In a flip-flop from five months ago, most members of City Council once again appeared in favor of requiring inspections in the city’s most recent iteration of a proposed rental registration program.
In July the council chose to move forward with member Roxanne Murphy’s suggested rental-registration ordinance, which would require most property owners to register their rental units and state that they comply with certain safety code requirements, but would not require inspections.
Following a three-hour public hearing Oct. 27, at which many people spoke in favor of inspections while dozens spoke against even a simple registration program, council decided to bring the ordinance back to a work session.
In a déjà vu-inducing moment during that session Monday, Nov. 17, council members directed staff to draw up some numbers for how much it could cost to inspect rental units in the city but did not provide specific scenarios to consider.
Premium content for only $0.99
For the most comprehensive local coverage, subscribe today.
Council most recently heard estimated calculations for various options in May of this year, when staff laid out rough pricing for programs from a simple registration-only system to an option that could include random inspections. But those numbers were mostly based on different staffing models, with an undetermined number of inspections, said Mark Gardner, legislative analyst for council.
“I don’t think we’ve gotten the direction yet to be able to specify the precise costs,” Gardner said in an interview. “There’s still a sort of baseline assumption. We need a little more specificity for the frequency (of inspections) to be able to put a precise number in.”
Bellingham’s legislative body has considered various options for a rental registration program for at least a decade.
In 2011 the then-council voted down an ordinance that would have required registration and spot inspections by 4-2, with one absence.
Much of Monday’s discussion was spent talking about various points of a memo outlining possible program principles that staff should try to work out.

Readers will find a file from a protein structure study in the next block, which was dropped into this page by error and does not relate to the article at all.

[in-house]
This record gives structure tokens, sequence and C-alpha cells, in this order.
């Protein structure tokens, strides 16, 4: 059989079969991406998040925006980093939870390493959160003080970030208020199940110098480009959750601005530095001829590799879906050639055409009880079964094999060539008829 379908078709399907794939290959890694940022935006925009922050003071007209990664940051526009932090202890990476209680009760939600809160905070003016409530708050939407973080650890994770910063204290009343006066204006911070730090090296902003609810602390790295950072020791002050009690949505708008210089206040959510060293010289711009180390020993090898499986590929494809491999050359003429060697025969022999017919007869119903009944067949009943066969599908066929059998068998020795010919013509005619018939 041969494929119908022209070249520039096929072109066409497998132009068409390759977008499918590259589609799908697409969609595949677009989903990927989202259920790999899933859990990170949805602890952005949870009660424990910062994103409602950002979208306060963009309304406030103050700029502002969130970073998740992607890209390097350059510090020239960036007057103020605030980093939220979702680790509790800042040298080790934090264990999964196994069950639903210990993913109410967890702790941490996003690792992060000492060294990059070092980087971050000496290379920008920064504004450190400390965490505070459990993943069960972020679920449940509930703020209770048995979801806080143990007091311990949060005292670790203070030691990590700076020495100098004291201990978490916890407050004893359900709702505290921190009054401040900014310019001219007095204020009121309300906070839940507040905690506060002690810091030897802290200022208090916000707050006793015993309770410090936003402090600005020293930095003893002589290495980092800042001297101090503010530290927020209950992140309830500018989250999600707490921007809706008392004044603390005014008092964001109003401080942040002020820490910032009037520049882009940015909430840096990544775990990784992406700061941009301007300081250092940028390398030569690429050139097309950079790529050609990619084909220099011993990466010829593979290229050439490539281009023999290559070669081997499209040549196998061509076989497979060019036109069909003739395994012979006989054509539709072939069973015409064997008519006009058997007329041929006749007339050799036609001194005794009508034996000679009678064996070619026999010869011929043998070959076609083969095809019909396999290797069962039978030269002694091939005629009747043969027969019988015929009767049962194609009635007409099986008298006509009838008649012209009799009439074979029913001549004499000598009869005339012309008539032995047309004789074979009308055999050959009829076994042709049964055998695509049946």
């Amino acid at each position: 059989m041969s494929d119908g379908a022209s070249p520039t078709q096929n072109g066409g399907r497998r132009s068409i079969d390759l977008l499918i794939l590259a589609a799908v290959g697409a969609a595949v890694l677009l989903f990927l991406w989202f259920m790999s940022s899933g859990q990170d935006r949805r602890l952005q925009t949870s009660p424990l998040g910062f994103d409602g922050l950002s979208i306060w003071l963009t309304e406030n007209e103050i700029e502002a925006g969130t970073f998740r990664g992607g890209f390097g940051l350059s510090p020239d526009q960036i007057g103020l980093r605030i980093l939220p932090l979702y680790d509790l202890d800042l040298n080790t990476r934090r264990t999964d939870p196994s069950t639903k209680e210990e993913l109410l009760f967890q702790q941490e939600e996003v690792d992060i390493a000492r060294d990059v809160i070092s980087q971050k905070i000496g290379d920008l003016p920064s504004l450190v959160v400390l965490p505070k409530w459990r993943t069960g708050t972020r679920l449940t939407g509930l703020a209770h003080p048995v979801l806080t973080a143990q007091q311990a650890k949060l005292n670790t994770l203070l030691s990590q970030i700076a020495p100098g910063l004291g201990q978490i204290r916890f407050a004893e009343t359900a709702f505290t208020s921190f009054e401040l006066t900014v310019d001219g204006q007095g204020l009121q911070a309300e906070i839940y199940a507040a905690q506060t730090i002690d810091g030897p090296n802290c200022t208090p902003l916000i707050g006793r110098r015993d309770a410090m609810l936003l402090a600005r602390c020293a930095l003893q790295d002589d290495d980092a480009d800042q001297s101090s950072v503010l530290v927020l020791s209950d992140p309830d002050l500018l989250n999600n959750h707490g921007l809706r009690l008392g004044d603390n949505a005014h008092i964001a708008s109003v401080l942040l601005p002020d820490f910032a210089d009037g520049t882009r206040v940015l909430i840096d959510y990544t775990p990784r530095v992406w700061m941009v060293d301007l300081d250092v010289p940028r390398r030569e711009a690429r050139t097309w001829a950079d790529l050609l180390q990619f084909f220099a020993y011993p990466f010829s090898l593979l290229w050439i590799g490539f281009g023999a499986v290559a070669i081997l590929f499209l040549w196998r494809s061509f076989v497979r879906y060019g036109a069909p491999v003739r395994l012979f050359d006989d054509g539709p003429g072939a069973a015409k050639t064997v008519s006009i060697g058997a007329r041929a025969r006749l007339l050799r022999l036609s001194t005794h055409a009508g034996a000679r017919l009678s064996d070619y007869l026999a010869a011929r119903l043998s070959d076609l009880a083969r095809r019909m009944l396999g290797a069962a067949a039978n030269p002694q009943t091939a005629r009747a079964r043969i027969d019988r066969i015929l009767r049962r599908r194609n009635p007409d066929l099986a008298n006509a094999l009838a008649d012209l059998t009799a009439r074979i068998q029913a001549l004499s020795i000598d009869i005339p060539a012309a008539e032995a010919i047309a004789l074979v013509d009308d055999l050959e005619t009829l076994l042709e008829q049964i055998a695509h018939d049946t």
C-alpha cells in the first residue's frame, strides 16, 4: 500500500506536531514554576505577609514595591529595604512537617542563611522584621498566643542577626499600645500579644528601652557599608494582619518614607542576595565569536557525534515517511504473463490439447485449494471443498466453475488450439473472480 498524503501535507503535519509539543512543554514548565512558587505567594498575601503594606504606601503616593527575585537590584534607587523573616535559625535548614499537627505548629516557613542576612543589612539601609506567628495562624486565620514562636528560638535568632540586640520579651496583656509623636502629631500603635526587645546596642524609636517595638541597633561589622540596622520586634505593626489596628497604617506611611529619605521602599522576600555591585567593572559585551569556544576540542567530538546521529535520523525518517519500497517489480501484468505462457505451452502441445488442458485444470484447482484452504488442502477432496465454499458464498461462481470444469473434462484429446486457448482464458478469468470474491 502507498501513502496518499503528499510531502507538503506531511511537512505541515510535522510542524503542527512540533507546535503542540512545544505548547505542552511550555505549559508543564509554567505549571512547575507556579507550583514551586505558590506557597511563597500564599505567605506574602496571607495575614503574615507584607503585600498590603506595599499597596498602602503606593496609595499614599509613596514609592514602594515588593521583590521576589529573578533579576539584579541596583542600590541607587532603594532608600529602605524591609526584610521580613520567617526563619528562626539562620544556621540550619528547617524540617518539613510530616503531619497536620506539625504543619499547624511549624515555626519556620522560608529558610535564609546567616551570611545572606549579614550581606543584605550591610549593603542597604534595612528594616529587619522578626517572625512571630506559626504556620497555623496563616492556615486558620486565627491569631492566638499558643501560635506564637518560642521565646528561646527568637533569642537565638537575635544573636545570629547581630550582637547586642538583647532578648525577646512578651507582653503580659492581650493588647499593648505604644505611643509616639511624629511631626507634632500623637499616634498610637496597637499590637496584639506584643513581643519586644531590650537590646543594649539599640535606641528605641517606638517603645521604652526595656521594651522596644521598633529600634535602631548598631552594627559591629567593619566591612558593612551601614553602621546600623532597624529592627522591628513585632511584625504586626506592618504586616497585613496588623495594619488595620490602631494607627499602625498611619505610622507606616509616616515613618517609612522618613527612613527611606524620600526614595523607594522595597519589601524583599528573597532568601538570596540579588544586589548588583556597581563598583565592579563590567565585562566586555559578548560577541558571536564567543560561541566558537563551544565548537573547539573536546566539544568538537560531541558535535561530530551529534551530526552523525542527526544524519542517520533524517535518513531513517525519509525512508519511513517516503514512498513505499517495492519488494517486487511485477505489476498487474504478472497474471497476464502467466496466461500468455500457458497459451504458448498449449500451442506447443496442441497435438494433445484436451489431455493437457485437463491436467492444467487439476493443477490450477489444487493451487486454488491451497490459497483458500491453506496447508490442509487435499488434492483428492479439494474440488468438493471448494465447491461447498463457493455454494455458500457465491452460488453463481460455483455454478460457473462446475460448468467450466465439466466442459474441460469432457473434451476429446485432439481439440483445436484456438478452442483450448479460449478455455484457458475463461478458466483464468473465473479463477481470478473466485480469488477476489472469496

“I think the difference I’ve heard from previous discussions and now is that we’re not saying ‘if’ we get inspections, it’s how,” Mayor Kelli Linville said during Monday’s work session.
One option might allow landlords to hire private inspectors for required inspections, rather than use the city’s, who could cost more.
Council members argued whether creating a roster of approved private inspectors would be necessary.
Council member Pinky Vargas said it would be important to vet inspectors so there would not be arguments on opinion-based decisions about building code compliance. Member Michael Lilliquist said that list would not be necessary.
“As I see it, state law already invented the wheel,” Lilliquist said. “(Inspectors are) already licensed, governed by their own licensing board, and have professional conduct standards.”
Among the council’s other rental registration talking points Monday were:
• Establishing standards using the health and life safety part of the Landlord-Tenant Act.
• Identifying the cost to the city and property owners for developing, implementing and supporting the program.
• Evaluating incentives for early registration and inspection.
• Cost of enforcement.
• Requiring staff to report back to council annually.
The council made a few amendments to the draft registration-only ordinance, including removing language that would have asked half of the city to register at a time over the next year, instead requiring they all register at the same time.
“If the (Affordable Care Act) can register 3 million people in a month, I think we can do 6,000 by July,” Vargas said.
Council also voted for an amendment that would essentially put inspections back into the ordinance.
City attorney Peter Ruffatto said the language likely would be drafted similar to how it was written when a percentage of inspections were going to be required, but the paragraph would have to be reworked by staff.
It was still not clear if council would try to vote on a framework ordinance before the end of the year or wait and give more direction to staff.
Planning Director Rick Sepler said his staff would look at other cities that have already implemented programs to try to come up with numbers. In the past the council and staff have looked at programs in Sacramento; Gresham, Ore.; and in Seattle, Gardner said. Planning staff could pull the best elements from two or three cities into its estimates and recommendations.
“Everybody’s scrambling to put some numbers together,” said Gardner, who will likely provide estimates and research to council members while the Planning Department could provide specifics. “I think there will be two different levels: One is an estimate with a bunch of assumptions, the other is when they’ve really had time to dig into program details and exactly how to administer it, which will bring more specificity.”